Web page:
How to Tackle Data Privacy in Digital Marketing
Online data privacy has been a hot topic ever since the EU introduced its General Data Protection Regulation (EU GDPR) and tech giants around the world started improving their own data practices.
Now that Australia is following suit with its own data privacy laws and reforms, it’s time for digital marketers down under to adapt to the new landscape.
With consumers looking to trust the brands they buy from more than ever, we’ll show how these changes can present a new and exciting opportunity to build customer loyalty and retention for the long term.
What is data privacy?
To understand what’s going on in the global data privacy upheaval, you have to understand what counts as personal information in 2022.
Personal information that’s harvested for marketing purposes includes:
- Contact information
name, address, phone number, email address.
- Identifiable details
date of birth, driver’s licence number, IP address.
- User behaviour
Website visits, email opens, link clicks, abandoned carts.
- Financial information
Credit card numbers, bank account numbers.
It’s this sort of sensitive information that has been collected from users for years, without much in the way of regulation or protection.
This is why users and governments alike are growing their expectations around data privacy in business.
The role of data privacy in marketing
Online user data has been the bread-and-butter of digital marketing ever since the dawn of targeted campaigns.
We use it in everything from advertising to emails, personalising a user’s experience so that it is relevant, engaging and seamless.
But while users expect this personalised online experience, they also get frustrated when lines are crossed and they find themselves receiving messages based on information they don’t remember agreeing to share.
Digital marketers now need to toe a delicate line that respects user privacy while providing that tailored digital experience.
Privacy issues in digital marketing
Aside from those headline-making data breaches such as the Cambridge Analytica scandal where user data was co-opted for an election campaign, just about everyone knows the feeling of having their online privacy compromised.
If you’ve ever received an email from a brand you don’t remember giving your address to, you’ve probably had your data palmed off from one party to another.
It’s this sort of behaviour that frustrates people and diminishes trust in the brands who handle data in dubious ways.
These trends are increasingly backed by research, such as Deloitte’s recent findings that Australian customers want more choice and control in how their data is collected and used.
Now it’s time for brands and marketers to step up to the task of improving data privacy in business.
How do privacy laws affect marketing?
Australia is following in the EU’s footsteps, implementing similar laws concerning data privacy in business.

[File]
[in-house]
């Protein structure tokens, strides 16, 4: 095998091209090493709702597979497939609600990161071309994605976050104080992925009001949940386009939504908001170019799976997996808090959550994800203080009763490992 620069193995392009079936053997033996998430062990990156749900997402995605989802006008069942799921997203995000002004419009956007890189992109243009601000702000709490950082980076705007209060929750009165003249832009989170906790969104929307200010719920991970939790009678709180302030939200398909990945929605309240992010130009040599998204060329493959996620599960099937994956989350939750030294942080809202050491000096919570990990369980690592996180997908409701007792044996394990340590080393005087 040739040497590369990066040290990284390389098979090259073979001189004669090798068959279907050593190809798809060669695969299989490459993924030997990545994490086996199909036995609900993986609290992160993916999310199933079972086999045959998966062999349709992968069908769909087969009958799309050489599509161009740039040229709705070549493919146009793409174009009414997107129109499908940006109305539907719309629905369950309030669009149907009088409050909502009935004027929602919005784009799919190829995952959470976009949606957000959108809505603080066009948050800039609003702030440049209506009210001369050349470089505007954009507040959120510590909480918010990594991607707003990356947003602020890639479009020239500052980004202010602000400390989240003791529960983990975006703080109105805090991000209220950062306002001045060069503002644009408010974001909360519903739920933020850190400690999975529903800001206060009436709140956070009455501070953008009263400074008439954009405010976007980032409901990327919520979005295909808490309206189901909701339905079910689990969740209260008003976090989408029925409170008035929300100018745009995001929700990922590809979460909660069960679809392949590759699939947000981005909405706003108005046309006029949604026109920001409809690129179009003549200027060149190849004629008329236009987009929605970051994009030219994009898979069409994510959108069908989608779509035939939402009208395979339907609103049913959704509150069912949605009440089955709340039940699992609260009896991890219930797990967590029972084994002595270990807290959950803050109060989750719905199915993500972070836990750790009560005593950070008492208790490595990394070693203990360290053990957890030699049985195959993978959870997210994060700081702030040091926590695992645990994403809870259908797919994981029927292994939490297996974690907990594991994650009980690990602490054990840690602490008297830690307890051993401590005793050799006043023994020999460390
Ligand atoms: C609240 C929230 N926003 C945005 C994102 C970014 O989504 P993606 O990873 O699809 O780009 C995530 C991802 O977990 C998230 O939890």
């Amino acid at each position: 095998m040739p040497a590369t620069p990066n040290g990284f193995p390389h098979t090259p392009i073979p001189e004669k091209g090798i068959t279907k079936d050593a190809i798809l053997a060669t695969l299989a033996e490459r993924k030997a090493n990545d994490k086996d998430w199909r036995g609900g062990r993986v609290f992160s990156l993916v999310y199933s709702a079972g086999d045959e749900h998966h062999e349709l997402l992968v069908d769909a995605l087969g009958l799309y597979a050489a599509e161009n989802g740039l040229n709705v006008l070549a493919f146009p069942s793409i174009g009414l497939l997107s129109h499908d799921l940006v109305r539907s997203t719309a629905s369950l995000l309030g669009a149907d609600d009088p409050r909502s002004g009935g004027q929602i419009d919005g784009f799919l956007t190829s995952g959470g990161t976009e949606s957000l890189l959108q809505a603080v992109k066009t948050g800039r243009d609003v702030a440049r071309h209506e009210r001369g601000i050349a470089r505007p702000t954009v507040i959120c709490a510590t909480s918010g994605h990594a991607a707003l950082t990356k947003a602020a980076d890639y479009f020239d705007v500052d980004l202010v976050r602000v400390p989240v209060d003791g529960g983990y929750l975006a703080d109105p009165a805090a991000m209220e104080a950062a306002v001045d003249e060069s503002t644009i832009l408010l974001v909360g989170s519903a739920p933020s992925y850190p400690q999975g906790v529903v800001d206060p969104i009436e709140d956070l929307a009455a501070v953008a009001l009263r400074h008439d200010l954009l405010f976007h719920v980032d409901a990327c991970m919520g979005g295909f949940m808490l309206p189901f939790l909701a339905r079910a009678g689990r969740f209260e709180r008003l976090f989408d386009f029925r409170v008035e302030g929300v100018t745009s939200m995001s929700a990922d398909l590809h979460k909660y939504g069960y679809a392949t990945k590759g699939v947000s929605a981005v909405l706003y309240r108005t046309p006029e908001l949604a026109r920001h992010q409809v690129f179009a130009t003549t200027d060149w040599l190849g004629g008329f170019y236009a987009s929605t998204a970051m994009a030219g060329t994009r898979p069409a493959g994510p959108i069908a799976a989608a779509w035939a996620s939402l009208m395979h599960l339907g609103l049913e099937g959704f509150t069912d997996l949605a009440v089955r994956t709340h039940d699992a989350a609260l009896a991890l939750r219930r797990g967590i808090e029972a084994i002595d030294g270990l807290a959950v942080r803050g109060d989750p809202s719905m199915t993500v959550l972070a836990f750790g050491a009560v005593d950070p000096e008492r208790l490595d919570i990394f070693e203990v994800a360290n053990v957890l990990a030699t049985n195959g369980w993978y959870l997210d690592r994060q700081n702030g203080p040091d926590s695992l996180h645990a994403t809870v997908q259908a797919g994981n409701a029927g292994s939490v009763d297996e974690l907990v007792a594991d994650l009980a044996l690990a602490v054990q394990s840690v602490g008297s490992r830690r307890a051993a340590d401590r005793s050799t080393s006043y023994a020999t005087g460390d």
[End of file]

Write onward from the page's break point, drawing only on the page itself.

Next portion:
The Australian Privacy Act will soon be revised with important changes to help empower consumers and hold companies accountable for data collection.
Here are some of the key Australian Privacy Act changes to look out for:
- Personal data will be regulated
The definition of personal information will become clearer and more encompassing so companies can’t get away with harvesting sensitive information without users’ informed consent.
- Data-related activities will become fair and reasonable
Brands have been getting away with a lot when it comes to data. Stipulating that usage is “fair and reasonable” gives less wiggle room for brands to justify any dodgy dealings.
- Privacy policies will become accessible
There’s a reason most of us don’t read privacy policies—and it’s not because we don’t want to know what they are! Those long and inscrutable policies will become digestible plain English, with “privacy hubs” and “data portals” taking the stage.
- Consent will become explicit
For too long, “consent” to online marketing communications has involved not unticking boxes. All of that will change with regulation and the threat of fines forcing companies to ask for permission properly.
These exciting changes are being rejoined by an Online Privacy Bill that could put even more pressure on companies to develop ethical privacy practices.
It’s all about trust
Given that digital marketers have relied on user data for so much of their online advertising campaigns and inbound marketing, 2022 will present its share of challenges.
But far from being worried, marketers can get excited about this opportunity to generate customer trust—much more valuable than data.
With 70% of people saying that they value trust in brands more than ever before, implementing transparent and ethical data privacy practices can only work in a brand’s favour. And using the data you do collect in ways that provide value to the consumer? Well that’s the cherry on top.